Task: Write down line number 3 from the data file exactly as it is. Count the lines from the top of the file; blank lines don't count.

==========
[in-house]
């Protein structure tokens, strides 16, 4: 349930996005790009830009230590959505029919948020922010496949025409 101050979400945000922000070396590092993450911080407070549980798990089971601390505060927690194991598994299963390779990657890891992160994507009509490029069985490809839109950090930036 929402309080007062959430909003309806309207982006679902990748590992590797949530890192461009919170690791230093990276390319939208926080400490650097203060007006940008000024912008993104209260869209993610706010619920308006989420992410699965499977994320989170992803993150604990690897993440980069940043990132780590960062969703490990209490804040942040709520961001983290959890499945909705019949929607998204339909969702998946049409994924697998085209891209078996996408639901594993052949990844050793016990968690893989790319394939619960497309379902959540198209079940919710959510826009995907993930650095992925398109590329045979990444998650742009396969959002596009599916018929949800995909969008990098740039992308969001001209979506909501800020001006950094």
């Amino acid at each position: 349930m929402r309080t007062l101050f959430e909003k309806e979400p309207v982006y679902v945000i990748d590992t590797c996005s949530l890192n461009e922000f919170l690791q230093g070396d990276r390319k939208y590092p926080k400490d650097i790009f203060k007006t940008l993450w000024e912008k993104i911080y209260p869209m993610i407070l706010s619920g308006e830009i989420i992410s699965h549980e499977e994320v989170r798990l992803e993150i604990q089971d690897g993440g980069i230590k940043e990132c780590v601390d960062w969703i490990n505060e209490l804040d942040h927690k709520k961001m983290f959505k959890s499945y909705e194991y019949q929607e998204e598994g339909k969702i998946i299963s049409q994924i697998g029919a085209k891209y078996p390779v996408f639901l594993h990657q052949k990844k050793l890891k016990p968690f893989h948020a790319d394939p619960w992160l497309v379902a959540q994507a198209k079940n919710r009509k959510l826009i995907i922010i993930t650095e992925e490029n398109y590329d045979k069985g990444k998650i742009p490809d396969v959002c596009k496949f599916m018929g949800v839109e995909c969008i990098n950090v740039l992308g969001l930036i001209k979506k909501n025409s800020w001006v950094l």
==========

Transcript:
């Amino acid at each position: 349930m929402r309080t007062l101050f959430e909003k309806e979400p309207v982006y679902v945000i990748d590992t590797c996005s949530l890192n461009e922000f919170l690791q230093g070396d990276r390319k939208y590092p926080k400490d650097i790009f203060k007006t940008l993450w000024e912008k993104i911080y209260p869209m993610i407070l706010s619920g308006e830009i989420i992410s699965h549980e499977e994320v989170r798990l992803e993150i604990q089971d690897g993440g980069i230590k940043e990132c780590v601390d960062w969703i490990n505060e209490l804040d942040h927690k709520k961001m983290f959505k959890s499945y909705e194991y019949q929607e998204e598994g339909k969702i998946i299963s049409q994924i697998g029919a085209k891209y078996p390779v996408f639901l594993h990657q052949k990844k050793l890891k016990p968690f893989h948020a790319d394939p619960w992160l497309v379902a959540q994507a198209k079940n919710r009509k959510l826009i995907i922010i993930t650095e992925e490029n398109y590329d045979k069985g990444k998650i742009p490809d396969v959002c596009k496949f599916m018929g949800v839109e995909c969008i990098n950090v740039l992308g969001l930036i001209k979506k909501n025409s800020w001006v950094l």